|9||G9||6 Female||T07 (300 mg/kg, p.o.) (C:N:K in ratio of 15,15,70%)|
|10||G10||6 Female||T08 (500 mg/kg, p.o.) C extract|
|11||G11||6 Female||T09 (200 mg/kg, p.o.) N extract|
|12||G12||6 Female||T10 (200 mg/kg, p.o.) K extract|
Where CMC = Carboxymethyl Cellulose, T = Treatment group. C= Carica papaya extract, N = Azadirachta indica (Neem) extract, K= Andrographis paniculata (Kalmegh) extract. In this protocol, with these permutations and combinations we have made the batch size of 12 gm, and all the extracts were weighed and combined accordingly
Blood Sampling and Parameter Measurement: Blood samples of all the animals were collected before the induction of thrombocytopenia and then on days 3, 7, 14, and 21 in K3 Ethylene-diaminetetraacetic acid (EDTA) containing tubes under light diethyl ether anesthesia from retro-orbital region, for the determination of Complete Blood Count (CBC), using an automated blood cell counter (Nihon kohden, MEK-6420p). At the same time, bleeding time and clotting time were also measured in seconds. The body weight of animals was recorded daily. All animals were observed daily for any signs of morbidity or mortality.
Statistical Analysis: It is carried out using the software Graphpad prism version 8. Data were recorded and noted as mean values +/- Standard Error of Mean (SEM). Data were analyzed by one-way, and two-way ANOVA followed by Dunnett’s multiple comparison tests. Significance at P<0.05, 95% confidence interval was used for the analysis.
Effect on Platelets: At the beginning of the experiment and before the induction of thrombo-cytopenia the average platelet count of normal control (NC) group was (8.88 ± 0.65) × 105/μL, and disease control (DC) group was, (8.92 ± 0.68) × 105/μL. But after thrombocytopenia was induced, the platelet count in DC group was decreased compared to NC group on day 3, 7 (maximum decrease), 14, and 21 Fig. 1. In all treatment groups, we can see a significant change in total platelet count compared to the disease control group, indicating that our herbal extracts are acting positively alone as well as in combinations and the equal combination of all three extracts having the maximum increase, almost equal to or even greater than the normal control group. Data also suggests that the platelet count in all treatment groups is higher at the end of the study than it was on Day 1 Table 2 and Fig. 2.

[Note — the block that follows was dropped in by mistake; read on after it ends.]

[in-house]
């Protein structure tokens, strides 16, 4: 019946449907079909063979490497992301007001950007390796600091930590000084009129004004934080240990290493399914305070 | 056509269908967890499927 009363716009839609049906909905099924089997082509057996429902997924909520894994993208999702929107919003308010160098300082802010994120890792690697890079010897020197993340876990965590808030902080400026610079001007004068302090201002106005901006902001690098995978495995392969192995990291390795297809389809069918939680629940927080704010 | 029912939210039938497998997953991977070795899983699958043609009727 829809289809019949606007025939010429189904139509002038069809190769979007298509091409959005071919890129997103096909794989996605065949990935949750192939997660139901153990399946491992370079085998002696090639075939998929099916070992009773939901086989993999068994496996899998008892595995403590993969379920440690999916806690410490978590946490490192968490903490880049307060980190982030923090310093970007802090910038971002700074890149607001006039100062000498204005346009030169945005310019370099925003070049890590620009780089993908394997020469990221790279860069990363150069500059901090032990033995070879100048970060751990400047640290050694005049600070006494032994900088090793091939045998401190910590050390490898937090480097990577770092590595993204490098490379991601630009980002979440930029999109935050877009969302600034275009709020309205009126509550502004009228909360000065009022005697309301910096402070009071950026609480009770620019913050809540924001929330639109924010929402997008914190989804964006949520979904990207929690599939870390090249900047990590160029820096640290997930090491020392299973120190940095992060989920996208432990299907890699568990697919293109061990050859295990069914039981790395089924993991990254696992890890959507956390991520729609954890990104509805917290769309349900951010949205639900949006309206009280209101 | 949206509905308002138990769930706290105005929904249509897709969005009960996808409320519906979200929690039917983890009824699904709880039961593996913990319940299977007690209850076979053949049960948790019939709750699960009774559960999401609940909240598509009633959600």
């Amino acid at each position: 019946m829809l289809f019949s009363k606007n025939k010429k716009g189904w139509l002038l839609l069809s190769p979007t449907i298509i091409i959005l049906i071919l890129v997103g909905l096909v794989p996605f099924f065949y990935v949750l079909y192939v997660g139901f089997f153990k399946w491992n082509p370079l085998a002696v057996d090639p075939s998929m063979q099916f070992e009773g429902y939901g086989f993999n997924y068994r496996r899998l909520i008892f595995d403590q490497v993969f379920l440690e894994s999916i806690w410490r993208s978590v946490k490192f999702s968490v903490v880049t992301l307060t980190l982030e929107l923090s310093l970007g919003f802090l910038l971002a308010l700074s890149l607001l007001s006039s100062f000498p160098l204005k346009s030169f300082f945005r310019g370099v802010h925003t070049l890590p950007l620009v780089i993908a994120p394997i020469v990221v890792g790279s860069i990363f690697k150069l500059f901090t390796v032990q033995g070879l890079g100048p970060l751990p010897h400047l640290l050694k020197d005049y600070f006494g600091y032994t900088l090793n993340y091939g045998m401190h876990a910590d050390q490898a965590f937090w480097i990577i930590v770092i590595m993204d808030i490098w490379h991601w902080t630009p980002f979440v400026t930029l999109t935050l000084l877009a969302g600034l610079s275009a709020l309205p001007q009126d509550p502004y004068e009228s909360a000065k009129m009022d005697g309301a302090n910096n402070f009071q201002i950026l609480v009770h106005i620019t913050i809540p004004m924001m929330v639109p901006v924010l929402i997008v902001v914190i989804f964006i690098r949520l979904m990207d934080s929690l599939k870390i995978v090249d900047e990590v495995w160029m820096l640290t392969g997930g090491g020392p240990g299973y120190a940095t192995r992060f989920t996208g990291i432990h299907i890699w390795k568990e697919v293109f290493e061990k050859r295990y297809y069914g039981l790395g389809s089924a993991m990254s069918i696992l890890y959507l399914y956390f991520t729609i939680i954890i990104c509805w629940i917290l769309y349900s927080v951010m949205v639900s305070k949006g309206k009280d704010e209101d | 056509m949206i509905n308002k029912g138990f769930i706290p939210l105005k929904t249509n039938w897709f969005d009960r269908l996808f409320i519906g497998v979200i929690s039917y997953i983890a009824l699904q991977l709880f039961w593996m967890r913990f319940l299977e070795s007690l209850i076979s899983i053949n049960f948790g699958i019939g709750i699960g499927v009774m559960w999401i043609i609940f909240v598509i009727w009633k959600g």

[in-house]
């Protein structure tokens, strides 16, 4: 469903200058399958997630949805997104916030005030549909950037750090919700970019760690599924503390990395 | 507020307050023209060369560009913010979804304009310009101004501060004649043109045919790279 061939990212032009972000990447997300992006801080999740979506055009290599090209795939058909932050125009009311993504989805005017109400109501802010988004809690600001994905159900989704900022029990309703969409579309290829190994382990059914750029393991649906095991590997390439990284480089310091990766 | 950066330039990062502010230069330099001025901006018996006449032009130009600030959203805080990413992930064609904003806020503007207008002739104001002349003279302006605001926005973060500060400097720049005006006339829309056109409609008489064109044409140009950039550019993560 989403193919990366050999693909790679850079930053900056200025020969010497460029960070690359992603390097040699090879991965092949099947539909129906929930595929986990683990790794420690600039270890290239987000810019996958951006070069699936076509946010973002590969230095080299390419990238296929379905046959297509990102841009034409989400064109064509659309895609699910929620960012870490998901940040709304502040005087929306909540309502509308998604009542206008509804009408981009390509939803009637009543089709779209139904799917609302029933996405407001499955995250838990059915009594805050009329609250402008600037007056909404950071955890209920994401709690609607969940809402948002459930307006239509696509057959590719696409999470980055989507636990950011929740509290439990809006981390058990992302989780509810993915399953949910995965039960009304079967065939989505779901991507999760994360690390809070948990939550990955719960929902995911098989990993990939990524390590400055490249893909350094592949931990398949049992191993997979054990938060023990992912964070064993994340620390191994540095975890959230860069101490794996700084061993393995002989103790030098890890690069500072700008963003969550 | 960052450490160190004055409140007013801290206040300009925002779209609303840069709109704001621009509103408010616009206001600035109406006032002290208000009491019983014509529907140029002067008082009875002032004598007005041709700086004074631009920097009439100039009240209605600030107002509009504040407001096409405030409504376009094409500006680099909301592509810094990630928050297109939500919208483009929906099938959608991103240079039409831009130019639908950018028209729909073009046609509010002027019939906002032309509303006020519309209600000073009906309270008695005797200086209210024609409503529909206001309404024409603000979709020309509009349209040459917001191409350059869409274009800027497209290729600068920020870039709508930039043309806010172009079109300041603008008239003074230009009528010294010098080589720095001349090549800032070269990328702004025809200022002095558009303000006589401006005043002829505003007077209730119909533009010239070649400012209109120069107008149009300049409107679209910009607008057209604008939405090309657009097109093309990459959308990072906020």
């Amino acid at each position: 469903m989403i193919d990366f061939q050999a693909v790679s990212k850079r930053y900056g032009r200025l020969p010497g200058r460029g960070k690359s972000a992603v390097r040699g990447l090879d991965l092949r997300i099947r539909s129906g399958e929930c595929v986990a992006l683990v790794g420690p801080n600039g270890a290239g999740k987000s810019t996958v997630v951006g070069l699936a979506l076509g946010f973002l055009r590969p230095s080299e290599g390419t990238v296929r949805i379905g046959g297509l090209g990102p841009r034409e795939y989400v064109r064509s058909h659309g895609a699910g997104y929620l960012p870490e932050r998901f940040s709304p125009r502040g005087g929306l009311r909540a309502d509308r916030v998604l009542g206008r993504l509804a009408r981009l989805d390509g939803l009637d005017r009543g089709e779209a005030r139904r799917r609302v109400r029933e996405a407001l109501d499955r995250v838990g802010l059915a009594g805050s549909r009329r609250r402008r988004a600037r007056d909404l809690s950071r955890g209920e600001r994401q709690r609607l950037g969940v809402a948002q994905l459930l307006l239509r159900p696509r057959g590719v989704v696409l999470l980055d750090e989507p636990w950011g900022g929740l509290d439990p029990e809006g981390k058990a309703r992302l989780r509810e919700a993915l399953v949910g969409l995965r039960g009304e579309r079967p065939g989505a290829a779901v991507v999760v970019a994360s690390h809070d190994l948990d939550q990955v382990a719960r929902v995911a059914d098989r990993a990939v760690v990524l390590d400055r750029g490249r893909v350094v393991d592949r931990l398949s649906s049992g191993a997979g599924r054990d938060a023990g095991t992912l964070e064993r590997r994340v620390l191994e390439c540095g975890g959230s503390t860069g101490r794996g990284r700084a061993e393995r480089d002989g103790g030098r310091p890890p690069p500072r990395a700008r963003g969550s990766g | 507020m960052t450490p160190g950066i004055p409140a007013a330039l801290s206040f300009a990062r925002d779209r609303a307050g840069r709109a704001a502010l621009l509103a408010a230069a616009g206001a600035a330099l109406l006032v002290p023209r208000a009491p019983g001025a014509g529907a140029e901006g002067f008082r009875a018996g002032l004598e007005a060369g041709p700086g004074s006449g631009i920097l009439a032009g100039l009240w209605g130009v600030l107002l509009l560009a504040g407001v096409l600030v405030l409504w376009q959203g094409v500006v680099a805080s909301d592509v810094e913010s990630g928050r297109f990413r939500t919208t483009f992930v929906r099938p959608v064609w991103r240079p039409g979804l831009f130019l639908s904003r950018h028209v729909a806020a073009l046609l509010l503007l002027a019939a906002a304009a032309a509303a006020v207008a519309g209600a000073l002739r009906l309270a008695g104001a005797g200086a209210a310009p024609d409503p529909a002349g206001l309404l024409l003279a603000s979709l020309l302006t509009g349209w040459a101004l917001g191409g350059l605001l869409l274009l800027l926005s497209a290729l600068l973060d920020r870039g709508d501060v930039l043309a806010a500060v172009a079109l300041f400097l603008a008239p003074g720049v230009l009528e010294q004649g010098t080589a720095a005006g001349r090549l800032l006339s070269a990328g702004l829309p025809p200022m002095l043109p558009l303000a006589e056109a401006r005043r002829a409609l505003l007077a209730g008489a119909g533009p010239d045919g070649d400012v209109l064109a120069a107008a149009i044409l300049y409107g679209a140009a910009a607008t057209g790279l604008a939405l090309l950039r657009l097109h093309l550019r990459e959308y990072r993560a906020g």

In this protocol, the highest fall in platelet count was observed on day 7 in DC group (3.94 ± 0.74) × 105/μL against (8.92 ± 0.68) × 105/μL on day 1, then it started increasing gradually (5.87 ± 0.68) × 105/μL on day14 and (6.27 ± 0.48) × 105/μL on day 21 (a significant decrease of 49.33%, 44.84%, and 32.75% respectively, p<0.0001) Fig. 1.
TABLE 2: AVERAGE PLATELET COUNT OF ALL GROUPS ON DAYS 1, 7, 14 AND 21
|Group||Treatment||Day 1||Day 7||Day 14||Day 21|
|G10||Papaya 500 mg/kg||9.95||±||1.11||4.48||±||1.10||18.86||±||0.92||17.50||±||1.05|
|G11||Neem 200 mg/kg||7.39||±||1.17||2.56||±||0.40||11.01||±||2.01||13.50||±||1.69|
|G12||Kalmegh 200 mg/kg||8.07||±||0.56||4.60||±||0.96||9.29||±||1.34||13.71||±||0.68|
Presented as Mean ± SEM
Effect on Bleeding Time: The following data Table 3 suggests that the bleeding time is not significantly altered in the NC group, but at the same time, it is significantly increased in the DC group. In case of treatment groups Bleeding time has been prolonged at the end of the study compared to day 1 Table 3, but it is significantly reduced when compared to the DC group Fig. 3.